The Hot List
The Fed’s preferred inflation gauge, the Personal Consumption Expenditures Price Index (PCE), will be released on Thursday.
The November jobs report will be released on Friday.
3. Interest Rates
Mortgage rates have fallen for the second week in the row as the 10-year has remained below 4%.
Massive protests have erupted in China over its COVID-19 rules.
5. Federal Reserve
The minutes from the most recent Fed meeting showed that members are considering slowing the pace of tightening as recession odds are increasing.
Monday: S&P 500 -15.40 (-0.39%) to 3949.94. No major headlines.
Tuesday: S&P 500 +53.64 (+1.36%) to 4003.58. No major headlines.
Wednesday: S&P 500 +23.68 (+0.59%) to 4027.26. November Fed minutes were released.
Thursday: Markets closed for Thanksgiving.
Friday: S&P 500 -1.12 (-0.03%) to 4026.14. Markets only open for a half day.
S&P 500 [S&P] Technical Look
Potential Support: If the index can’t hold 4000, look for support at previous resistance level 3900. If it breaks that look to the 50-day moving average.
Potential Resistance: If the index can hold 4000, look for resistance at the 200-day moving average and just above it at 4100.
Last week’s move on the S&P may not have seemed like much being only 60 points. But breaking the psychological 4000 level could be a sign that a fourth quarter rally may still be intact. Statistically, this is a good time of year, especially after midterm elections. However, with the gauntlet of data coming in the next two weeks, a big move higher won’t be an easy task.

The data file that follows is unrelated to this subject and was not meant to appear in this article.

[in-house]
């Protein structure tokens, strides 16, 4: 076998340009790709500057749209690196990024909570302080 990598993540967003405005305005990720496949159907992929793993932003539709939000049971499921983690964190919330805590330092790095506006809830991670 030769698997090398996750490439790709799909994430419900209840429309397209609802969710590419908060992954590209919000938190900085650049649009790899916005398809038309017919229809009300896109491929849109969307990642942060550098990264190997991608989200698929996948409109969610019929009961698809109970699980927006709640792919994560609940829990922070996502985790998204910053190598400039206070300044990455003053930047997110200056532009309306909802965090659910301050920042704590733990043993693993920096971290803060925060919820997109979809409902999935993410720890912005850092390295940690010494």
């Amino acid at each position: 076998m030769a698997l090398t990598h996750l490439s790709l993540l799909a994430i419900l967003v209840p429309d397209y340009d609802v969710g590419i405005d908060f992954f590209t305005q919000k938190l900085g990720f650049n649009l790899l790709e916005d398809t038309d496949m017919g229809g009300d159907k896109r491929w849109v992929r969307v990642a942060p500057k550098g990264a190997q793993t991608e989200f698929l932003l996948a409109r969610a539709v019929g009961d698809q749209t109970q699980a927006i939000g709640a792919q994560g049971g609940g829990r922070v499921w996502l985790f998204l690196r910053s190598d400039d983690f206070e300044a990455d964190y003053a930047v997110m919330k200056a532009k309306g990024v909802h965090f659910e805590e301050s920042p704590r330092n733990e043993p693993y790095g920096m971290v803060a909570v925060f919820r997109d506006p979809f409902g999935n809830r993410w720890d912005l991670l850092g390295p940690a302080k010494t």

This week investors will be looking closely at the PCE report on Thursday for any signs of inflation slowing. The last look at inflation was the cooler-than-expected CPI report. It certainly raised expectations with the S&P jumping over 5% when the report came out. Now with expectations more in check, it feels like this report could hold the key to this rally. With another Fed meeting right around the corner, the PCE report will most likely dictate the Fed’s move and rhetoric, which will in turn dictate the direction of the market. Another cooler-than-expected report could really support a Fed “pause”, while a hotter report would probably crush any hope that progress has been made.
The other focus this week will be the November jobs report. Employment is still part of the Fed’s dual mandate but in this report investors will be looking for an increase in unemployment. It’s feels sadistic that we’re rooting for more people to lose their jobs before the holidays but that’s the Fed’s goal here. More people looking for jobs means easing on wage pressures and lower sticky inflation.
From a technical standpoint we need to keep an eye on the 4000 level. If the S&P can hold that level, a “Santa Claus” rally could be intact with a significant push higher into year-end. But if the index can’t hold 4000, I’d expect the screams of a “bear-market rally” to take over with this area remaining as resistance.
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Until next time,
Chief Financial Strategist
Investments involve risk and, unless otherwise stated, are not guaranteed. Be sure to first consult with a qualified financial adviser and/or tax professional before implementing any strategy discussed herein. Past performance is not indicative of future performance.